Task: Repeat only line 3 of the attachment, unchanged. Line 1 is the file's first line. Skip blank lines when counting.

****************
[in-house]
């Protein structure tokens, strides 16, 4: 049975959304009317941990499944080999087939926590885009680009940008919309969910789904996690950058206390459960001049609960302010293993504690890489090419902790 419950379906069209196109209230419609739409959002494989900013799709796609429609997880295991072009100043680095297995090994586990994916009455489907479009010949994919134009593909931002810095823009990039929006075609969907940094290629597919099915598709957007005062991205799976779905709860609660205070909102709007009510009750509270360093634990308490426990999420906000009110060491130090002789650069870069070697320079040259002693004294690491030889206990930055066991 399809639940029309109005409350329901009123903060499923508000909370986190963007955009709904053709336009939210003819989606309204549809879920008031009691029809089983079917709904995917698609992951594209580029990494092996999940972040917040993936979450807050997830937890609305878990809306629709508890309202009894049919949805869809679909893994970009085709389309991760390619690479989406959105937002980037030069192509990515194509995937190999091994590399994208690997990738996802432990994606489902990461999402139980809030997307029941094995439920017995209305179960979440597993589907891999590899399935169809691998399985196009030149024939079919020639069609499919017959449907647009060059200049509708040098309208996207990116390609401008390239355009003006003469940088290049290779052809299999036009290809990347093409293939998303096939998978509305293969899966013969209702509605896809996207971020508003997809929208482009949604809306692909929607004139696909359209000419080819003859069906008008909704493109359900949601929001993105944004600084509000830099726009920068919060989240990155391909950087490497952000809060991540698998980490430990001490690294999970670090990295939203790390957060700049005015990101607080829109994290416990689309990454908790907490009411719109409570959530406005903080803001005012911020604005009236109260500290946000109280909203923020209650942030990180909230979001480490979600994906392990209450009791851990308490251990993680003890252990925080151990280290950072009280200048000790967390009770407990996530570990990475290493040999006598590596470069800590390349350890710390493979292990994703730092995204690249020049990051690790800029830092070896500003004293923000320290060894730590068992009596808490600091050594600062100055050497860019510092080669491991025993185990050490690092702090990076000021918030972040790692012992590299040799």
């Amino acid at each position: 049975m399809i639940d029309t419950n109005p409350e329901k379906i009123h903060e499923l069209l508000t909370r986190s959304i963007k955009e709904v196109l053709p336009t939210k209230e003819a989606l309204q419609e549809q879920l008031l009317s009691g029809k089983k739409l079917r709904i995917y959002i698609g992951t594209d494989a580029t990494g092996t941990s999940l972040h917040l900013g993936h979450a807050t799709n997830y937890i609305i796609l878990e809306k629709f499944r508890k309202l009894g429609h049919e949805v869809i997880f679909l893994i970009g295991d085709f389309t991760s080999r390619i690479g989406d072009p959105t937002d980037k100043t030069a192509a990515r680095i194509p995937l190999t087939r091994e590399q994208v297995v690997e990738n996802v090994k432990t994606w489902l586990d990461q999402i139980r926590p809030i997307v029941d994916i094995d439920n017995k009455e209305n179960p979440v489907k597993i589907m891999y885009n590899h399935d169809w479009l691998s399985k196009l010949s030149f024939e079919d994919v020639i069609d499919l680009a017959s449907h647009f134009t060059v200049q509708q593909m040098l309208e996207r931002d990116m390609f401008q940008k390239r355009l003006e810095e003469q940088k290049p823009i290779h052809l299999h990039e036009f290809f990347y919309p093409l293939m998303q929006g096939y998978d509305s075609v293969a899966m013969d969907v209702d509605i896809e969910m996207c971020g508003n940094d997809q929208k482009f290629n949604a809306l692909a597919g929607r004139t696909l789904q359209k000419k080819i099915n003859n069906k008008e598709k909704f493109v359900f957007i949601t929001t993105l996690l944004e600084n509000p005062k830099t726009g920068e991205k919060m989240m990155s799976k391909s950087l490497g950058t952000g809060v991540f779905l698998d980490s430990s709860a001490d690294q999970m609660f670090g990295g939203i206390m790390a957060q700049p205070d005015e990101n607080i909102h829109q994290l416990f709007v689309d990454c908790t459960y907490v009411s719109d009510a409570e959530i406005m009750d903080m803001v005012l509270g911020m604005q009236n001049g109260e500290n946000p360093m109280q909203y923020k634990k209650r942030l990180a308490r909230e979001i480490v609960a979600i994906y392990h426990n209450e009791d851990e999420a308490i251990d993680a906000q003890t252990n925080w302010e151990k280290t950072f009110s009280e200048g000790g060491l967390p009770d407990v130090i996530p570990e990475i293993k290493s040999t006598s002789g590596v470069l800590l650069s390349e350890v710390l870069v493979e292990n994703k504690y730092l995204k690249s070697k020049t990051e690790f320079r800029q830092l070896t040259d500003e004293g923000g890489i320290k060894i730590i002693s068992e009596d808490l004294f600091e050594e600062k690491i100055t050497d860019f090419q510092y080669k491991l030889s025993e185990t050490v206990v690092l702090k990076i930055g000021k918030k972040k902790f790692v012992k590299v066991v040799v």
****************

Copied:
């Amino acid at each position: 049975m399809i639940d029309t419950n109005p409350e329901k379906i009123h903060e499923l069209l508000t909370r986190s959304i963007k955009e709904v196109l053709p336009t939210k209230e003819a989606l309204q419609e549809q879920l008031l009317s009691g029809k089983k739409l079917r709904i995917y959002i698609g992951t594209d494989a580029t990494g092996t941990s999940l972040h917040l900013g993936h979450a807050t799709n997830y937890i609305i796609l878990e809306k629709f499944r508890k309202l009894g429609h049919e949805v869809i997880f679909l893994i970009g295991d085709f389309t991760s080999r390619i690479g989406d072009p959105t937002d980037k100043t030069a192509a990515r680095i194509p995937l190999t087939r091994e590399q994208v297995v690997e990738n996802v090994k432990t994606w489902l586990d990461q999402i139980r926590p809030i997307v029941d994916i094995d439920n017995k009455e209305n179960p979440v489907k597993i589907m891999y885009n590899h399935d169809w479009l691998s399985k196009l010949s030149f024939e079919d994919v020639i069609d499919l680009a017959s449907h647009f134009t060059v200049q509708q593909m040098l309208e996207r931002d990116m390609f401008q940008k390239r355009l003006e810095e003469q940088k290049p823009i290779h052809l299999h990039e036009f290809f990347y919309p093409l293939m998303q929006g096939y998978d509305s075609v293969a899966m013969d969907v209702d509605i896809e969910m996207c971020g508003n940094d997809q929208k482009f290629n949604a809306l692909a597919g929607r004139t696909l789904q359209k000419k080819i099915n003859n069906k008008e598709k909704f493109v359900f957007i949601t929001t993105l996690l944004e600084n509000p005062k830099t726009g920068e991205k919060m989240m990155s799976k391909s950087l490497g950058t952000g809060v991540f779905l698998d980490s430990s709860a001490d690294q999970m609660f670090g990295g939203i206390m790390a957060q700049p205070d005015e990101n607080i909102h829109q994290l416990f709007v689309d990454c908790t459960y907490v009411s719109d009510a409570e959530i406005m009750d903080m803001v005012l509270g911020m604005q009236n001049g109260e500290n946000p360093m109280q909203y923020k634990k209650r942030l990180a308490r909230e979001i480490v609960a979600i994906y392990h426990n209450e009791d851990e999420a308490i251990d993680a906000q003890t252990n925080w302010e151990k280290t950072f009110s009280e200048g000790g060491l967390p009770d407990v130090i996530p570990e990475i293993k290493s040999t006598s002789g590596v470069l800590l650069s390349e350890v710390l870069v493979e292990n994703k504690y730092l995204k690249s070697k020049t990051e690790f320079r800029q830092l070896t040259d500003e004293g923000g890489i320290k060894i730590i002693s068992e009596d808490l004294f600091e050594e600062k690491i100055t050497d860019f090419q510092y080669k491991l030889s025993e185990t050490v206990v690092l702090k990076i930055g000021k918030k972040k902790f790692v012992k590299v066991v040799v």